Noise is an extremely common workplace hazard. Some noises are intermittent, like the sound of a brake press; others are continuous, like a rumbling boiler. Exposure to excessive noise over a long period is likely to result in hearing loss. To reduce the risk of hearing loss reaching a point where impacts quality of life—such as when a person has trouble discerning one voice or communicate in a crowd or party—workplace noise levels can be measured with a Sound Level Meter (SLM).
Why not just get opinions on whether a workplace is too loud or not? The fact is that aural perception is very subjective; different people experience the same sound at different levels. SLMs are therefore an inarguable method of measuring noise level. Consistent and periodic measuring of workplace noise levels is important not only to protect workers’ hearing, but also the company against personal health and legal liability.
A Sound Level Meter is a handheld device that measures sound level in decibels. This is accomplished by a microphone measuring small air pressure variations. These variations are transformed into electrical signals, which are converted into the readout.
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Calibration of the SLM prior to and after taking measurements is important. The calibration procedure will be described in the equipment manual.
The correct way to use the SLM is to hold it at ear level and arm’s length. How the microphone is pointed in relation to the source of noise is usually unimportant. However, pointing it away from walls will help ensure accurate results. SLMs can be set to FAST or SLOW response levels. Workplace measurements should be made on the SLOW response level: this is the time length the SLM will average its reading over.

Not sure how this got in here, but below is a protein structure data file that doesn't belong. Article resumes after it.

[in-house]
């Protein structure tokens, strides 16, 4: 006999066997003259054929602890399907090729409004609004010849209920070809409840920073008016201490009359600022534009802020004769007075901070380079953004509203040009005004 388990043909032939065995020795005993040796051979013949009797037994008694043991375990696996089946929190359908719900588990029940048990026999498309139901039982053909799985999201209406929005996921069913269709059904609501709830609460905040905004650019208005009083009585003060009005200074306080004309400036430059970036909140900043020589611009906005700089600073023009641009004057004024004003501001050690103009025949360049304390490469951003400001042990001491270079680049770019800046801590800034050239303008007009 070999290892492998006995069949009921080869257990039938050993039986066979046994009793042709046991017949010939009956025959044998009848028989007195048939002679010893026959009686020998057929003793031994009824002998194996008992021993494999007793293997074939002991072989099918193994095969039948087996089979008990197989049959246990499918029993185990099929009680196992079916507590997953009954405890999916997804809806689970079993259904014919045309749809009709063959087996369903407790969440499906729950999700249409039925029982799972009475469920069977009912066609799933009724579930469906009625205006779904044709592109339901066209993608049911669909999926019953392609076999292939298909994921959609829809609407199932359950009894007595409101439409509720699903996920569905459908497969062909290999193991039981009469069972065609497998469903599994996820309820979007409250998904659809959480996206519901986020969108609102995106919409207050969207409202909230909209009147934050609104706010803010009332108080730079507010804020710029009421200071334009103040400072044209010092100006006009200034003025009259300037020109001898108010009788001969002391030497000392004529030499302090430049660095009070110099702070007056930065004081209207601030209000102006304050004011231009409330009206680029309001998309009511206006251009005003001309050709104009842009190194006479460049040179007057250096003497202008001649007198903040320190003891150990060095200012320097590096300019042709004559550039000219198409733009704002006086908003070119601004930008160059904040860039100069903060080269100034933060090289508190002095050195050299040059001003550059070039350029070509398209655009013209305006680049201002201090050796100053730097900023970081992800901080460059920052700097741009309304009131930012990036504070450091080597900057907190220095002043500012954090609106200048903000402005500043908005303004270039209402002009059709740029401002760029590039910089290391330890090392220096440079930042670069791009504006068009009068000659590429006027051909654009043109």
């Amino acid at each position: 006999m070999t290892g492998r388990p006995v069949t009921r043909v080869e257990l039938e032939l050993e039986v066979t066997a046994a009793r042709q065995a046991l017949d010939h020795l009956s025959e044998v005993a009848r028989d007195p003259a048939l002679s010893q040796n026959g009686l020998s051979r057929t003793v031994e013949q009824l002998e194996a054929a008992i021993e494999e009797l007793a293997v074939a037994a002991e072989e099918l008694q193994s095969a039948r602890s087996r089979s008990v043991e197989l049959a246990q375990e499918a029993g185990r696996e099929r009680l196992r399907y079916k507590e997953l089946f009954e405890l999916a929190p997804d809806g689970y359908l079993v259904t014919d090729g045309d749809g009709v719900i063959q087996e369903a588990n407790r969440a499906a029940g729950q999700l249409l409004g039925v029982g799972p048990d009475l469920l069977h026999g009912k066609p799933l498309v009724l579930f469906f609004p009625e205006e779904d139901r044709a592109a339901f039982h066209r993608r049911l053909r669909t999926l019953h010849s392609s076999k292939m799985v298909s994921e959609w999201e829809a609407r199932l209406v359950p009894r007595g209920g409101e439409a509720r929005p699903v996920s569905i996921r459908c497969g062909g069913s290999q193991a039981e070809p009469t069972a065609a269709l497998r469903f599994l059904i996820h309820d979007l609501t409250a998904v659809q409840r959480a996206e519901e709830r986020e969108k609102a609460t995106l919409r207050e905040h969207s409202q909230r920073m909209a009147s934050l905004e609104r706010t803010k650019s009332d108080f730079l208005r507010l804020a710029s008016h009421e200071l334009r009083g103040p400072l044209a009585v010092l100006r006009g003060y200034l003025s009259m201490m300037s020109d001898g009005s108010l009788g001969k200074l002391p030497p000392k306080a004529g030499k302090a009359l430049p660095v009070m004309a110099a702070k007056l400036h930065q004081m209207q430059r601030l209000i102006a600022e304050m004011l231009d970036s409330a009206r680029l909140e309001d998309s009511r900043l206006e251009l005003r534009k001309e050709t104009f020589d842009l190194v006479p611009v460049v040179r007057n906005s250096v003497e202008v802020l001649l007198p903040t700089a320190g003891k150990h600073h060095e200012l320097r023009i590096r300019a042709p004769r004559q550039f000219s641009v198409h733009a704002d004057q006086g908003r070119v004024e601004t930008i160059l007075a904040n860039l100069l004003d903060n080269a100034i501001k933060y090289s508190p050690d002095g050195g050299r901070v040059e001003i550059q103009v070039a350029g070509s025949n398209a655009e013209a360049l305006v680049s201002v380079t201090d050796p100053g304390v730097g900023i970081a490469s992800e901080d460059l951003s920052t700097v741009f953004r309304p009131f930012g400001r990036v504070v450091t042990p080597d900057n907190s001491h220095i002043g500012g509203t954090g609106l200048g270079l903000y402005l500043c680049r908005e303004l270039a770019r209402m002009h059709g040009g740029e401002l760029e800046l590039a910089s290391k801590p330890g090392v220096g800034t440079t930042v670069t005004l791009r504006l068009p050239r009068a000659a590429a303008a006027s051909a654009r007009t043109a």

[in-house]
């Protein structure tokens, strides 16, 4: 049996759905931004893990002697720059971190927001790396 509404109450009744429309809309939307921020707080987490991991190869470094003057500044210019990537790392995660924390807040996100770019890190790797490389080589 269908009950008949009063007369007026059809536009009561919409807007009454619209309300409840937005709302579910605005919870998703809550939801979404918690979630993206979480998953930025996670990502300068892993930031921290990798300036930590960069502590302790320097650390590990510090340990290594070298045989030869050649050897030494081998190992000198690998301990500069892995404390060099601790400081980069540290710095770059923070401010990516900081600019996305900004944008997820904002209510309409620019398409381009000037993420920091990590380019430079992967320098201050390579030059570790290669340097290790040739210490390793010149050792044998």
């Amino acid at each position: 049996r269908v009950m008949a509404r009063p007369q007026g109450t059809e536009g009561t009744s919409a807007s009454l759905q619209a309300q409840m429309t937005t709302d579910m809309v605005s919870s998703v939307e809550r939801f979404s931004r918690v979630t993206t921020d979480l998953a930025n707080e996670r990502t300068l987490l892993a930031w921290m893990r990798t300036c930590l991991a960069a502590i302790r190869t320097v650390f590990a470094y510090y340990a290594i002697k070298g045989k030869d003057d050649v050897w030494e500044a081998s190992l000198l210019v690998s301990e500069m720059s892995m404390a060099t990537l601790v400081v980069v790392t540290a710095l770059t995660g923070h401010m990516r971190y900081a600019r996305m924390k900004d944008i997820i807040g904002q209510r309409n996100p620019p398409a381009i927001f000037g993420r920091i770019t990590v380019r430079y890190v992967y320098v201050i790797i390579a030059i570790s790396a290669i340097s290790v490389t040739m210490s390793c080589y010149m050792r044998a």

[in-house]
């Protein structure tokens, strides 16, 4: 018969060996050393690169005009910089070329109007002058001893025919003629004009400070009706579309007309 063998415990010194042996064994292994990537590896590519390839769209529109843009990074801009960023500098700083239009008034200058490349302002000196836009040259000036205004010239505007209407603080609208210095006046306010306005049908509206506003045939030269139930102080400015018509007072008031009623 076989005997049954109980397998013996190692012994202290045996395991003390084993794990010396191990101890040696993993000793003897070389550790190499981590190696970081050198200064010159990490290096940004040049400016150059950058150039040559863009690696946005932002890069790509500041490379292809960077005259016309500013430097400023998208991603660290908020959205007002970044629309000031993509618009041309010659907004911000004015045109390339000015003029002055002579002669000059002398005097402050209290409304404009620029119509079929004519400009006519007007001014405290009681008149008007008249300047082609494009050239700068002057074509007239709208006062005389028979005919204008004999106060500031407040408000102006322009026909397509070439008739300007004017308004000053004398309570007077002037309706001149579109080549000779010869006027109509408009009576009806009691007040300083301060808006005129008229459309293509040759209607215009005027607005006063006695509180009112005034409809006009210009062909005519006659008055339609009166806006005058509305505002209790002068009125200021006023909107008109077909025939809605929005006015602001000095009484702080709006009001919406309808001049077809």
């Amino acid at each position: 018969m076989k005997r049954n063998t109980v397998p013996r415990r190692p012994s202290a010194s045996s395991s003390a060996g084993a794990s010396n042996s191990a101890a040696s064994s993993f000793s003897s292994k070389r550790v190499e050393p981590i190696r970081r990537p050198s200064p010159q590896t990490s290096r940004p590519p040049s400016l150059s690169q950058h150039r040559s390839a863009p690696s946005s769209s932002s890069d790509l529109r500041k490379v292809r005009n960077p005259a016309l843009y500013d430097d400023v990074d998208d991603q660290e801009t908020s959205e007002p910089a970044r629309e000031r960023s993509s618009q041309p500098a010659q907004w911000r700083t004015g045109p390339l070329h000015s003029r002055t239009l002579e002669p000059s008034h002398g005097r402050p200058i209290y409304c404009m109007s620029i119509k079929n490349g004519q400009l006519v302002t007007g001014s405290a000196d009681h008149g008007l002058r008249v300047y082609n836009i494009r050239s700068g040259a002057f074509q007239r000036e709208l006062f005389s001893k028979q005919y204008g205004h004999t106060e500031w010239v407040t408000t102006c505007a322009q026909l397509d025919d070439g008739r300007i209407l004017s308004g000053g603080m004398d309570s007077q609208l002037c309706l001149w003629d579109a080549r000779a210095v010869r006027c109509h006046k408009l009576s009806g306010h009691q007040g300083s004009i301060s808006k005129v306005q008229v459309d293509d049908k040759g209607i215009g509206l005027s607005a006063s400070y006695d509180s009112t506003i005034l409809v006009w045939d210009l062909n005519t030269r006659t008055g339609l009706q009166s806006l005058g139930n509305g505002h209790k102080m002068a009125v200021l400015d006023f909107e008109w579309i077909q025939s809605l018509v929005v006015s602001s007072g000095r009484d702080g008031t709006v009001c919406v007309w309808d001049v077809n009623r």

SLMs come in different Types. Type 1 are for applications requiring higher levels of precision. Type 2 are almost always suitable for industrial and workplace use.
Wind or air flow caused by fans will affect the reading. To counteract this, a windscreen accessory may be available. The windscreen covers part of the microphone that would be most affected by excessive air flow.
A setting may be available on an SLM showing results in dB(A). Some SLMs only report readings in this way. dB(A) means lower frequencies have been filtered out of the reading: this is called the A-weighting. Why would this be offered? Human beings hear high frequencies more easily than low frequencies. Thus the instrument adjusts the scale of results to the way the human ear really hears. Also, it provides one numeric measure integrating sound levels at all frequencies.
For a general idea, a quiet room will typically read at 40 dB(A); a hand-held circular saw one metre away, 115 dB(A). The Criterion Level is what is allowable for an 8-hour work shift. For noises that are louder, a factor called the Exchange Rate comes in to play. The exposure above the Criterion Level must be limited to shorter periods as the sound level increases. In Canada, the noise exposure limits are typically 85 dB(A) in the provinces and territories. Quebec has a 90 dB(A) limit, and Federal jurisdictions have an 87 dB(A) limit. You will typically find noise exposure limits in various provincial and territorial Occupational Health and Safety regulations. Federal and other territorial safety and labour acts may also contain information about noise limits.
Once locations and causes of excessive workplace noise have been identified, measures can be taken to eliminate or reduce their effects. Personal protective equipment should be viewed as an intermediate solution while permanent ways of decreasing sound levels are developed.This article was originally published by www.reedinstruments.com